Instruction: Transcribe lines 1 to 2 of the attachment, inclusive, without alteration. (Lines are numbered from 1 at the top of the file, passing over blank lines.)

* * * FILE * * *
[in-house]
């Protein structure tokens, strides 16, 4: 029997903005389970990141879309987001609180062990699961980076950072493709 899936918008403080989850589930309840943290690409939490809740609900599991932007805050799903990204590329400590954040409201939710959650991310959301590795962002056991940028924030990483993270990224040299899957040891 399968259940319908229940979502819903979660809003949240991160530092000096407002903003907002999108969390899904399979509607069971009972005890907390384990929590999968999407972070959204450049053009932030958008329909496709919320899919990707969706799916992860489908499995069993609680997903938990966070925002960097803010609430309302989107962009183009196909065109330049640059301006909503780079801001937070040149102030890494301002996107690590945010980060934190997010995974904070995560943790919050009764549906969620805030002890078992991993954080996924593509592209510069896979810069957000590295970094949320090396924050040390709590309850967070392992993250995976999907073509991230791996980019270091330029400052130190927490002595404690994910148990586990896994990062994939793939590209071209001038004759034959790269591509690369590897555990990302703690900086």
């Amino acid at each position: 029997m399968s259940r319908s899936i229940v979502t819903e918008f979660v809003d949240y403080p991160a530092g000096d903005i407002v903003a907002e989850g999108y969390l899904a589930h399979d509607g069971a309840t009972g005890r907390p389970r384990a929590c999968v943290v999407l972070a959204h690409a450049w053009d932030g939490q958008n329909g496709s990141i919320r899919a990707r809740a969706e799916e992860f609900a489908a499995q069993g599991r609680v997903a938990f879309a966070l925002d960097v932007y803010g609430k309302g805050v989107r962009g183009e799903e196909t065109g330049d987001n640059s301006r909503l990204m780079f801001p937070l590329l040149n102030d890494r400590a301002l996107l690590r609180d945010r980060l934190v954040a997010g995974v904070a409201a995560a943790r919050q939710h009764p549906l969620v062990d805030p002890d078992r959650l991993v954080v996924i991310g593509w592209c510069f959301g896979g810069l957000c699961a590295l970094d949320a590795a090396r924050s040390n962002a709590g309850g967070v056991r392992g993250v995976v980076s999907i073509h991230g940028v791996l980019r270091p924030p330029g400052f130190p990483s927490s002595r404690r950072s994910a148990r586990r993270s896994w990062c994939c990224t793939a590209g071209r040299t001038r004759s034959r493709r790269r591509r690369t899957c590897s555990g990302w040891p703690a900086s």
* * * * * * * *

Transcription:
[in-house]
């Protein structure tokens, strides 16, 4: 029997903005389970990141879309987001609180062990699961980076950072493709 899936918008403080989850589930309840943290690409939490809740609900599991932007805050799903990204590329400590954040409201939710959650991310959301590795962002056991940028924030990483993270990224040299899957040891 399968259940319908229940979502819903979660809003949240991160530092000096407002903003907002999108969390899904399979509607069971009972005890907390384990929590999968999407972070959204450049053009932030958008329909496709919320899919990707969706799916992860489908499995069993609680997903938990966070925002960097803010609430309302989107962009183009196909065109330049640059301006909503780079801001937070040149102030890494301002996107690590945010980060934190997010995974904070995560943790919050009764549906969620805030002890078992991993954080996924593509592209510069896979810069957000590295970094949320090396924050040390709590309850967070392992993250995976999907073509991230791996980019270091330029400052130190927490002595404690994910148990586990896994990062994939793939590209071209001038004759034959790269591509690369590897555990990302703690900086």